REUTERS /US COAST GUARD /LANDOV
A barge loaded with marine fuel oil sits partially submerged in the Houston Ship Channel in this U.S. Coast Guard picture taken March 22, 2014. The barge leaked oil into the Houston Ship Channel after colliding with another ship near Texas City on Saturday and emergency responders laid down floating barriers to contain the spill, U.S. Coast Guard officials said.
With no end in sight to containing a spill that may have dumped 150,000 gallons of fuel oil into Galveston Bay on Saturday, the hit to Texas’ economy and environment is already huge — and sure to grow.
The 50-mile Houston Ship Channel, one of the world’s biggest waterways for the transport of petroleum products, chemicals and other materials, remains shut down. Cruise ships can’t depart from key ports. Galveston Bay’s multibillion-dollar recreational and commercial fishing industry is off limits during a peak tourist season. And the scores of vulnerable species in Galveston Bay, most notably birds that are soon to begin their northward migration along the upper Texas coast, are at grave risk.
The type of oil that spilled — a marine fuel oil known as RMG 380 — is black, sticky and particularly heavy. That means that instead of evaporating from the surface of the water like gasoline would, much of it will sink, persisting in the environment for months or even years. While this heavier oil is not acutely toxic, it can smother wildlife, to devastating effect.
“Fuel oil is not easy to clean off anything,” said Jim Suydam, a spokesman for the General Land Office, the state agency that is leading the response and cleanup efforts in conjunction with the U.S. Coast Guard. “It sticks to things.” Continue Reading
Photo illustration by: Todd Wiseman via Texas Tribune.
This article originally appeard in the Texas Tribune.
More than 600 children in a South Texas border town may be prevented from returning to school on Monday because of a long-standing dispute over water rates, which have skyrocketed in recent years amid attempts to make badly needed upgrades to the town’s water infrastructure.
Several attempts at negotiation between the city of La Villa and the La Villa Independent School District have failed, after the district refused to pay more than $50,000 in overdue water bills and the city cut off its water service. School officials say they are being charged too much for water from a mismanaged utility, while the city contends that it needs money to cover millions of dollars in needed repairs to water and sewer treatment systems.
Photo by SAUL LOEB/AFP/Getty Images
The court upheld an EPA regulation aimed at curbing emissions linked to global climate change.
From The Texas Tribune
The Texas Commission on Environmental Quality is appealing a lawsuit that it has already won — and that was filed by children. Environmental advocates say the appeal shows that the state will go to any lengths to fight the suggestion that it address climate change.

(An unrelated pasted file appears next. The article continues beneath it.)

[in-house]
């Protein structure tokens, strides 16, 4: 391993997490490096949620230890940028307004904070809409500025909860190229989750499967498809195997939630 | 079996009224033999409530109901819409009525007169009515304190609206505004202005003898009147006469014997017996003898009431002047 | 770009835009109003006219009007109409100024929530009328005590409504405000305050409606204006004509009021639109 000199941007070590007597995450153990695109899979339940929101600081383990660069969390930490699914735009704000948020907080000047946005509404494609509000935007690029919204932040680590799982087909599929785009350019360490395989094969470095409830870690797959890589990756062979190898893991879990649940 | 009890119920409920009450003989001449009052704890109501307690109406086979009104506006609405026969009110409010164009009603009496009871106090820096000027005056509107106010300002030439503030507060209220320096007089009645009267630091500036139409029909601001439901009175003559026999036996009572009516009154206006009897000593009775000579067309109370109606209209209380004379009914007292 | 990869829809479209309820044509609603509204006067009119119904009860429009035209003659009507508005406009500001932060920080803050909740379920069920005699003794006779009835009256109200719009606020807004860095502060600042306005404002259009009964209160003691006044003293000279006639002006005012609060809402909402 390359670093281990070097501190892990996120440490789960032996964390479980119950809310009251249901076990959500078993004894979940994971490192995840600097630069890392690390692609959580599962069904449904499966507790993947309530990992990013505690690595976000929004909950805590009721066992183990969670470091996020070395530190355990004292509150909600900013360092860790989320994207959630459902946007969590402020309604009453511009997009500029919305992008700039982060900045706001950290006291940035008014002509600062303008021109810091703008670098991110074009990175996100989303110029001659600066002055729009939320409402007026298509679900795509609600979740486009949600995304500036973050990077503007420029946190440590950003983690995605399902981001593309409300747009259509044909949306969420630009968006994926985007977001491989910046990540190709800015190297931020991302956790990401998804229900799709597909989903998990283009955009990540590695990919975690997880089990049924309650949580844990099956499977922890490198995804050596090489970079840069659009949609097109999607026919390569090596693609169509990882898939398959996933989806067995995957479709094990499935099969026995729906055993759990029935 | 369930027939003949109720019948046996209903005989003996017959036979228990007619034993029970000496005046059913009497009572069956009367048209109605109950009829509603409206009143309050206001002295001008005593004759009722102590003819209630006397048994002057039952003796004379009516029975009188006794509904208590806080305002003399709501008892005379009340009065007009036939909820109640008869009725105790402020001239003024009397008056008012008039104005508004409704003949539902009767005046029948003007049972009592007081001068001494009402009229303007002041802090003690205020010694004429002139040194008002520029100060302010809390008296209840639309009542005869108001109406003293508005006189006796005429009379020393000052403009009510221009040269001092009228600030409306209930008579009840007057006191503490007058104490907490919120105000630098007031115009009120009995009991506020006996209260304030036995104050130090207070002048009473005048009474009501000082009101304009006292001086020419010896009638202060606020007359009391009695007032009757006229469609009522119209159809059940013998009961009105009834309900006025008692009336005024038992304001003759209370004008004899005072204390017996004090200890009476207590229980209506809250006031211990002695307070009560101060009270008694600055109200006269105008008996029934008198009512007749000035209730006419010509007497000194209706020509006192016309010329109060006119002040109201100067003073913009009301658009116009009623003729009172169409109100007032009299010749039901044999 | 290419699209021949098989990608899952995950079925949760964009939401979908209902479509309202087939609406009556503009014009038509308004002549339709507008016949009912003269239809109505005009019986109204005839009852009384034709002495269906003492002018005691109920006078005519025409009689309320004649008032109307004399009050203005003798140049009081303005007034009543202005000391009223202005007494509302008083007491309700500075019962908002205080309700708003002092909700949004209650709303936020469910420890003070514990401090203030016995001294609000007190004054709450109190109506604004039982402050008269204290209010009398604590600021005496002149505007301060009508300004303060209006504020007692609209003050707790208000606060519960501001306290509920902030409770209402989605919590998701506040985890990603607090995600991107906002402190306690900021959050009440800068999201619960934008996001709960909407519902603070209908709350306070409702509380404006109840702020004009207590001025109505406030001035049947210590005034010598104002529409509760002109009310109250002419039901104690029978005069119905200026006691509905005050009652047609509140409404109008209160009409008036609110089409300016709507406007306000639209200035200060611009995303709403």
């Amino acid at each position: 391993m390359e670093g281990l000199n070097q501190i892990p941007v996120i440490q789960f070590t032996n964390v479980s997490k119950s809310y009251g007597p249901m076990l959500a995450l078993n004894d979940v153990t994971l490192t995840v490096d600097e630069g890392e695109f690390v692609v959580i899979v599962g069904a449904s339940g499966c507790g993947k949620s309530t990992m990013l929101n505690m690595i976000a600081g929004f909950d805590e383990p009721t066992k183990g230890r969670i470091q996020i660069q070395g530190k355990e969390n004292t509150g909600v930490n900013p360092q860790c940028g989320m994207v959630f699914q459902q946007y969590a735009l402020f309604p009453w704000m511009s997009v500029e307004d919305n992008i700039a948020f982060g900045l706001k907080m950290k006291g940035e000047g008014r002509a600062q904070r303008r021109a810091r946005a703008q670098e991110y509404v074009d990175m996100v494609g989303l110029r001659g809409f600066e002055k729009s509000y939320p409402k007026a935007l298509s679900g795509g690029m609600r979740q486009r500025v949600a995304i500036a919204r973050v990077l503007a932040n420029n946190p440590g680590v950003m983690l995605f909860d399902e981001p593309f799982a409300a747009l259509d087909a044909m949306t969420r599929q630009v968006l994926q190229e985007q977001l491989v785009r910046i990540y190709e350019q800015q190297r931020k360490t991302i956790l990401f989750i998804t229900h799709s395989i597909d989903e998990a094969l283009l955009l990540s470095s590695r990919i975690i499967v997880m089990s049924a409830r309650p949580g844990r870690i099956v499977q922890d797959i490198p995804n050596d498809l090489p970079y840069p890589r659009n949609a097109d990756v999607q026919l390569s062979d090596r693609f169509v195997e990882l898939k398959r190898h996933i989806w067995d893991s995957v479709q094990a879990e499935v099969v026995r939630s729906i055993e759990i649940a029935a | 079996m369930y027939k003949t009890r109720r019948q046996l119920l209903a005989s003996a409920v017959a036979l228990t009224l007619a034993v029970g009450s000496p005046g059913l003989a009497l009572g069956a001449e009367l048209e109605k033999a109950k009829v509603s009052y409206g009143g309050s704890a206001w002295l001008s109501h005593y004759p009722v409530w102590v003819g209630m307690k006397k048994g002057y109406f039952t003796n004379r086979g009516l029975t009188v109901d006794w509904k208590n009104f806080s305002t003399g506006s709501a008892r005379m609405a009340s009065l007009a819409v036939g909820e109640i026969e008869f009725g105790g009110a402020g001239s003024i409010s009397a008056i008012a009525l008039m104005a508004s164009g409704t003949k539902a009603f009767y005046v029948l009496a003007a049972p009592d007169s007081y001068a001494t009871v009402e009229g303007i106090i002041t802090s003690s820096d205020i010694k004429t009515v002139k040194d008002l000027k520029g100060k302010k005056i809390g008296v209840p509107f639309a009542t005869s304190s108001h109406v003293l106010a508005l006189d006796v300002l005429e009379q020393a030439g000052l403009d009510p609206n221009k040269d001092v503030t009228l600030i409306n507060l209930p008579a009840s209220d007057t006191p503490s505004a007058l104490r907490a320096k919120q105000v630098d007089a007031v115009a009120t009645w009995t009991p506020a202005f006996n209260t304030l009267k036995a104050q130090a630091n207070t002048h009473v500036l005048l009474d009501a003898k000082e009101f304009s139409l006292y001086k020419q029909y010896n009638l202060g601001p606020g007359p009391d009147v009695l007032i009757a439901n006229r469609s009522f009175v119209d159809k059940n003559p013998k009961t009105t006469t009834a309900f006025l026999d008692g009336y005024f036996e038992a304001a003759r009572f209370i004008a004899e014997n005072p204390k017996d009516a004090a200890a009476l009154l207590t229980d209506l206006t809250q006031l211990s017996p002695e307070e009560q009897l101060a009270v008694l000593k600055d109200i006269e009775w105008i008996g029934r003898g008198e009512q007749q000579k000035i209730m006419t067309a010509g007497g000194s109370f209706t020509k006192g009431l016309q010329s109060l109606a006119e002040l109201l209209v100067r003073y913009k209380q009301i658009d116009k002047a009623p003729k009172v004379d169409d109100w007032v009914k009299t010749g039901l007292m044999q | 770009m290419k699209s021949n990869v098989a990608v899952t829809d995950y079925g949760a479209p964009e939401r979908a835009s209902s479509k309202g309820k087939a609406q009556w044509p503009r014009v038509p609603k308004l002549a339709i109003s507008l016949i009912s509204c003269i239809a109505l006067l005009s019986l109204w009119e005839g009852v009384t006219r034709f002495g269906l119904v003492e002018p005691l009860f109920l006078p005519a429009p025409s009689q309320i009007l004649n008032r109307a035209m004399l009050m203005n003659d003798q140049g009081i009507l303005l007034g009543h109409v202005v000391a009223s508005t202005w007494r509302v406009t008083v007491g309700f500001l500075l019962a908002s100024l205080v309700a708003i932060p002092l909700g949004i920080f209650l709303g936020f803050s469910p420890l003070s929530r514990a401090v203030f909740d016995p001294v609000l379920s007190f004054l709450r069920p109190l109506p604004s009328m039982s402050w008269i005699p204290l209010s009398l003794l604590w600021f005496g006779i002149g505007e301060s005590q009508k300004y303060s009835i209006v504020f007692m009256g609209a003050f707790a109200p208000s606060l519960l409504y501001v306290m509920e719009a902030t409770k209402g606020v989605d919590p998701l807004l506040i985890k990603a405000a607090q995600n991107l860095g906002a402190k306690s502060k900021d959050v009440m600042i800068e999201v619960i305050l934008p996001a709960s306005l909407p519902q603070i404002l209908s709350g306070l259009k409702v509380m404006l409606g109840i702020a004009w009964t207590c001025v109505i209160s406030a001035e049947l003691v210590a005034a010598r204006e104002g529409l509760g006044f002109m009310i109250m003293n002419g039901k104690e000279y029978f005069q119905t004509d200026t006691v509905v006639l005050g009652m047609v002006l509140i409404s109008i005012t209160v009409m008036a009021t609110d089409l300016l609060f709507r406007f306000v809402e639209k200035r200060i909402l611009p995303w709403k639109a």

As part of a national environmental movement, a group of youths in 2011 demanded that the commission enact steps to reduce greenhouse gases. The agency refused, and the youths’ parents sued on their behalf.
A year later, Travis County District Judge Gisela Triana ruled in the agency’s favor, saying it could use its own discretion and decide not to institute greenhouse gas regulations. But the commission still appealed, insisting that the court did not have jurisdiction over the case to begin with and that she made an “improper declaratory judgment” — that Texas is responsible for protecting “all natural resources of the State including the air and atmosphere.”
Photo by Paul Kane/Getty Images
The Dallas-Fort Worth region wants to spend billions of dollars to secure long-term water supplies as its population continues to explode. But critics say conservation in the region, known for its lush lawns, must come first.
DALLAS — On the northern edge of the city limits, where residents have been subject to watering restrictions for more than a year, a cozy home on less than half an acre has one of the greenest lawns around.
The house is the first in Dallas to receive the Environmental Protection Agency’s “WaterSense” label, the agency’s stamp of approval for water efficiency. It is also the only such home in the country that is open to the public for tours and demonstrations. And the Dallas-Fort Worth region — one of the country’s fastest-growing and thirstiest — may be the most fitting location.
In a place where green lawns decked with water-sucking plants like St. Augustine grass and holly bushes are a status symbol, Dotty Woodson, a water resource specialist with Texas A&M University System’s agriculture education arm, said visitors are amazed to learn that the home’s lush zoysia palisades grass only needs watering once a week in the summertime.
“The first thing they say is, ‘Well gosh, here it is August and look at how much we have in bloom!’” she said.
But such outreach programs have yet to make a sizeable dent in the high household water consumption in North Texas. Environmentalists argue that the region must do more to conserve water before spending the proposed tens of billions of dollars needed to build costly new reservoirs or pipelines. Continue Reading